Clark County, Nevada
As of the 2010 census, the population was 1,951,269, with an estimated population of 2,266,715 in 2019. Most of the county population resides in the Las Vegas Census County Divisions, which hold 1,771,945 people across 476 square miles. The official land area is 7,891 square miles, which is 20 square miles and 169 square miles of official water water. It was named for William A. Clark, a Montana copper magnate and Democratic U.S. Senator.
About Clark County, Nevada in brief
Clark County is located in the U.S. state of Nevada. As of the 2010 census, the population was 1,951,269, with an estimated population of 2,266,715 in 2019. Most of the county population resides in the Las Vegas Census County Divisions, which hold 1,771,945 people across 476 square miles. The county was formed by the Nevada Legislature by splitting off a portion of Lincoln County on February 5, 1909, and was organized on July 1, 1909. The Las Vegas Valley, a 600 sq mi basin, includes Las Vegas and other major cities and communities such as North Las Vegas, Henderson, and the unincorporated community of Paradise. Clark County was named for William A. Clark, a Montana copper magnate and Democratic U. S. Senator. It is a major tourist destination, with 150,000 hotel rooms. The Colorado River forms the county’s southeastern boundary, forming along much of its length. The lowest point in the state is on the Colorado River just south of Laughlin, where it flows into California and Arizona. Greater Las Vegas is a tectonic valley, surrounded by four mountain ranges, with the highest elevation at 11,918ft, located to the northwest. Other than the forests on Mount Charleston, the geography in Clark County is a desert, with little vegetation, the main native vegetation being Creosote bushes and the mountains are mostly rocky and mountains. The official land area is 7,891 square miles, which is 20 square miles and 169 square miles of official water water.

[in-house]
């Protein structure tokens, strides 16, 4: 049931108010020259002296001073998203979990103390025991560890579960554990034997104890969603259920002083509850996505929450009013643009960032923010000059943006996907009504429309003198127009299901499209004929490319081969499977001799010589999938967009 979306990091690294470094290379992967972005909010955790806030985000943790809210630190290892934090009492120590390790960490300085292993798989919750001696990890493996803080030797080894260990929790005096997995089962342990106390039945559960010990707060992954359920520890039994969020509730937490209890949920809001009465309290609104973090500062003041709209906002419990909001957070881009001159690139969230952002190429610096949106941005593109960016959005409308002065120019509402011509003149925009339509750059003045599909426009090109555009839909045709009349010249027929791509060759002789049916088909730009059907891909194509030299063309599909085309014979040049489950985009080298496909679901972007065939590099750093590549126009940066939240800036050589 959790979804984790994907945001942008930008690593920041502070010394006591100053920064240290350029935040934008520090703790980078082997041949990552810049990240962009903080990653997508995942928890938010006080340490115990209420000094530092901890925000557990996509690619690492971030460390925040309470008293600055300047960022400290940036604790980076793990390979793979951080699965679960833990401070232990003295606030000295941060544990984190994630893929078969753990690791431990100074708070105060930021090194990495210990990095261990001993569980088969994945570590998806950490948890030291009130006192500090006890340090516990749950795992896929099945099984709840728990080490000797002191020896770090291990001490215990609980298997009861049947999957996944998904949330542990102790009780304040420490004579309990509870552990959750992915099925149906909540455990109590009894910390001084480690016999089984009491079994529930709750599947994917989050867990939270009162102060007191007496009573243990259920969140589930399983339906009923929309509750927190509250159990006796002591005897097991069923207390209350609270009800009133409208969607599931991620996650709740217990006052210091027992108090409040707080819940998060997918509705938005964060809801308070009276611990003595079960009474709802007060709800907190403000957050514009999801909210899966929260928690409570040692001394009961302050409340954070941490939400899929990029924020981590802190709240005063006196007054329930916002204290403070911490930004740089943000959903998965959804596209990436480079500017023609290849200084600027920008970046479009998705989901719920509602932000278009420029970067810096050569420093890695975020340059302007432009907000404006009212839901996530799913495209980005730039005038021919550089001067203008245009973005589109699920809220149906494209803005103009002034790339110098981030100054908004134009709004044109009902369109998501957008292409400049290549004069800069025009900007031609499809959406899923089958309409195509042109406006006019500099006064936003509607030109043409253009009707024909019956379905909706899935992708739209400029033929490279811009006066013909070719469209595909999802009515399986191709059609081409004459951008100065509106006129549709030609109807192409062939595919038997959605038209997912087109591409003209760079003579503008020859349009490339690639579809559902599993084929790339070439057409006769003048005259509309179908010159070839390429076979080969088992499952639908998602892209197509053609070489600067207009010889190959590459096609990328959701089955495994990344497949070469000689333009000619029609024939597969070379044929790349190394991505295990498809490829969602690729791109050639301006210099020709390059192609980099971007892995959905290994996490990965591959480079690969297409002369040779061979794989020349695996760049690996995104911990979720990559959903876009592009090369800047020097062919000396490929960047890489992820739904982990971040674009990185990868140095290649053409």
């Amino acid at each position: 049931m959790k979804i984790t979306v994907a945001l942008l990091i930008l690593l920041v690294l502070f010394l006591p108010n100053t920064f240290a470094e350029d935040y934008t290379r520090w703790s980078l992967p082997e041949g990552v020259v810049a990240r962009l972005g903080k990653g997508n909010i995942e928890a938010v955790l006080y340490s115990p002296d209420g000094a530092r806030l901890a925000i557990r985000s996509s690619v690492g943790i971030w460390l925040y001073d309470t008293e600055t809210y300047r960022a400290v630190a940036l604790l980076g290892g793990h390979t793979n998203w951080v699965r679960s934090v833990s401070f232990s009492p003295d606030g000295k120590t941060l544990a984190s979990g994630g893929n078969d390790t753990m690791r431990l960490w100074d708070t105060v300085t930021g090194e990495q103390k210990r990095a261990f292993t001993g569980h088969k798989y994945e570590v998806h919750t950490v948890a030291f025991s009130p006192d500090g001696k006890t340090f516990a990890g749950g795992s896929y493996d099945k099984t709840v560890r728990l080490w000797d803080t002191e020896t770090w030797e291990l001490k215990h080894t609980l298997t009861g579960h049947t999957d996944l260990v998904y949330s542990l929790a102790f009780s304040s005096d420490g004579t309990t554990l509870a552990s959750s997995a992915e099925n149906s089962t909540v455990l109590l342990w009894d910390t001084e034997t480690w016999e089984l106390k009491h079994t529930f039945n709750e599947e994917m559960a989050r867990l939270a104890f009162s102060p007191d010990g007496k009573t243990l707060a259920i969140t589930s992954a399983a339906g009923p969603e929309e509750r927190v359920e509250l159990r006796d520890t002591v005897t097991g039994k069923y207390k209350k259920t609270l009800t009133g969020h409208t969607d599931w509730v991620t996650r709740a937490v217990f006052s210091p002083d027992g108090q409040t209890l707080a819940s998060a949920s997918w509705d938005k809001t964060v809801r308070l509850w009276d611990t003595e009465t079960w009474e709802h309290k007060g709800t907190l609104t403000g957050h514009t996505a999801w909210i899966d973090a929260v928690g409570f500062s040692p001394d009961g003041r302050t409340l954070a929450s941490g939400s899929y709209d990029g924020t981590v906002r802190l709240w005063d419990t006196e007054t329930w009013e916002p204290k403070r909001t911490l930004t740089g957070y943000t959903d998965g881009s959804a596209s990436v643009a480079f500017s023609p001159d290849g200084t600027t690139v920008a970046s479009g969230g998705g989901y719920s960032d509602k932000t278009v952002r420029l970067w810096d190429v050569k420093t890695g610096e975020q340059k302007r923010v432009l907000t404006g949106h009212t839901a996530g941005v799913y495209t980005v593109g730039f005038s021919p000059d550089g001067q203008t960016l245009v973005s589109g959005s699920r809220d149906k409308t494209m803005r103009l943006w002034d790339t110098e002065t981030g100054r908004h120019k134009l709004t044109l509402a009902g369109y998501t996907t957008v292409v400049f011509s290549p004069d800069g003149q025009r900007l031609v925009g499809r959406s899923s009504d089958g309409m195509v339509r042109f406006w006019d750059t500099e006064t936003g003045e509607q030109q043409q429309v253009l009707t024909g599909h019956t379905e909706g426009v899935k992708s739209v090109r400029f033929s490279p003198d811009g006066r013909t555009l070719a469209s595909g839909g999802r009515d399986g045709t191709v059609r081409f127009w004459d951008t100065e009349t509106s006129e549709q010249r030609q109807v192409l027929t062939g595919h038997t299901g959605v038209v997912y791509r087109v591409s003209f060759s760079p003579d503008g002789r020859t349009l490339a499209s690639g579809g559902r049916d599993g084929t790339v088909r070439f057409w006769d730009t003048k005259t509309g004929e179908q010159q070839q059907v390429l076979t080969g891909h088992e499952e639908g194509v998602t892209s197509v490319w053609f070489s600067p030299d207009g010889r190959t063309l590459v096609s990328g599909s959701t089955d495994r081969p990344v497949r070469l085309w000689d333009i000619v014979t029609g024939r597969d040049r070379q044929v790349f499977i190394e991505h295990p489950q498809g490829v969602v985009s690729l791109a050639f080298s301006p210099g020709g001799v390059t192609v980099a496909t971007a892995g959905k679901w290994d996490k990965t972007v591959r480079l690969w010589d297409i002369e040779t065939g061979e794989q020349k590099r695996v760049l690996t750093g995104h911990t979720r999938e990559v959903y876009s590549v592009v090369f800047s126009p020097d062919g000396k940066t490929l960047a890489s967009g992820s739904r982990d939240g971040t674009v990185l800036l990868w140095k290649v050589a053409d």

The city of Las Vegas has a population of 1,938,000, making it one of the most centralized states in the United States, with 74% of the state’s population living in one place. The state’s most populous city has been the county seat since its establishment, with Las Vegas being the city’s largest city. It was named after Clark, who was largely responsible for construction of the Los Angeles and Salt Lake Railroad through the area, contributing to the region’s early development. In 1847, Jefferson Hunt and other Mormon Battalion members returning to Salt Lake City from Los Angeles pioneered a wagon route through the County that became the Mormon Road. In the 1860s, Mormon colonies were established along the Virgin and Muddy Rivers. The area was part of Mohave County, Arizona Territory, when that Territory was formed in 1863, before Nevada became a state. The part of Pah-Ute County north and west of the Colorado river was assigned to the new State of Nevada in 1866, however Arizona territory fought the division until 1871. The westernmost part, the southernmost part of Nye County, became part ofincoln County and the westernmost parts of Ny County. The region was acquired by the United. States during the Mexican–American War, becoming part of the northwestern corner of New Mexico Territory. By the mid 1850s, the route now known as the Salt Lake Road in California, was a wagon trade route between the two.